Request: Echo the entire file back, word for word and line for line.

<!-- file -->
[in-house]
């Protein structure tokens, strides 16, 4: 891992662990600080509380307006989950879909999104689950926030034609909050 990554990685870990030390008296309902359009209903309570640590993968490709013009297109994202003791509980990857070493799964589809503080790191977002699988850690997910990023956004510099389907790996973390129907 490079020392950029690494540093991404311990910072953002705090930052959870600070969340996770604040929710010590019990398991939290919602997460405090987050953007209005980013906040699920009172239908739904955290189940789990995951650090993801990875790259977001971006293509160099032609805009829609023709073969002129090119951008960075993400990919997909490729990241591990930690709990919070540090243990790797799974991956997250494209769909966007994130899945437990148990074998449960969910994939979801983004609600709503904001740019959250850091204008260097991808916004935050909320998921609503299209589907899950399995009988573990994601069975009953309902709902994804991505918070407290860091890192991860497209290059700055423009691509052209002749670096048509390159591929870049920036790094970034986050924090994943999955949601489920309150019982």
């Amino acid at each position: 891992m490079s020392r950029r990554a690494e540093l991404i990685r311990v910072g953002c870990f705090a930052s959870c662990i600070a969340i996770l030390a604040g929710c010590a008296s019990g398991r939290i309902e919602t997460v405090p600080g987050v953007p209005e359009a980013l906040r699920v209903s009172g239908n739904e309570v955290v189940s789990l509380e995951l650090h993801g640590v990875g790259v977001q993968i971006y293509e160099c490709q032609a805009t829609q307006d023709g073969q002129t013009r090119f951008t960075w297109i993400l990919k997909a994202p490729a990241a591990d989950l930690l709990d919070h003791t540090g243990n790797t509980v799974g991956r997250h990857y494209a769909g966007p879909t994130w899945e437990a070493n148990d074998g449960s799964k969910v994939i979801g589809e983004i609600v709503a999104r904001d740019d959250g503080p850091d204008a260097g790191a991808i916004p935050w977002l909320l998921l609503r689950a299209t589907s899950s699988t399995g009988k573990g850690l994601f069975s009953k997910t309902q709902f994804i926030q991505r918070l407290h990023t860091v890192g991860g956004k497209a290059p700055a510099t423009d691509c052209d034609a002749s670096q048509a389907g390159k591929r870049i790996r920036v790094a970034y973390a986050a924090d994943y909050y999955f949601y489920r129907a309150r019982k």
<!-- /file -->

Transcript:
[in-house]
């Protein structure tokens, strides 16, 4: 891992662990600080509380307006989950879909999104689950926030034609909050 990554990685870990030390008296309902359009209903309570640590993968490709013009297109994202003791509980990857070493799964589809503080790191977002699988850690997910990023956004510099389907790996973390129907 490079020392950029690494540093991404311990910072953002705090930052959870600070969340996770604040929710010590019990398991939290919602997460405090987050953007209005980013906040699920009172239908739904955290189940789990995951650090993801990875790259977001971006293509160099032609805009829609023709073969002129090119951008960075993400990919997909490729990241591990930690709990919070540090243990790797799974991956997250494209769909966007994130899945437990148990074998449960969910994939979801983004609600709503904001740019959250850091204008260097991808916004935050909320998921609503299209589907899950399995009988573990994601069975009953309902709902994804991505918070407290860091890192991860497209290059700055423009691509052209002749670096048509390159591929870049920036790094970034986050924090994943999955949601489920309150019982």
């Amino acid at each position: 891992m490079s020392r950029r990554a690494e540093l991404i990685r311990v910072g953002c870990f705090a930052s959870c662990i600070a969340i996770l030390a604040g929710c010590a008296s019990g398991r939290i309902e919602t997460v405090p600080g987050v953007p209005e359009a980013l906040r699920v209903s009172g239908n739904e309570v955290v189940s789990l509380e995951l650090h993801g640590v990875g790259v977001q993968i971006y293509e160099c490709q032609a805009t829609q307006d023709g073969q002129t013009r090119f951008t960075w297109i993400l990919k997909a994202p490729a990241a591990d989950l930690l709990d919070h003791t540090g243990n790797t509980v799974g991956r997250h990857y494209a769909g966007p879909t994130w899945e437990a070493n148990d074998g449960s799964k969910v994939i979801g589809e983004i609600v709503a999104r904001d740019d959250g503080p850091d204008a260097g790191a991808i916004p935050w977002l909320l998921l609503r689950a299209t589907s899950s699988t399995g009988k573990g850690l994601f069975s009953k997910t309902q709902f994804i926030q991505r918070l407290h990023t860091v890192g991860g956004k497209a290059p700055a510099t423009d691509c052209d034609a002749s670096q048509a389907g390159k591929r870049i790996r920036v790094a970034y973390a986050a924090d994943y909050y999955f949601y489920r129907a309150r019982k």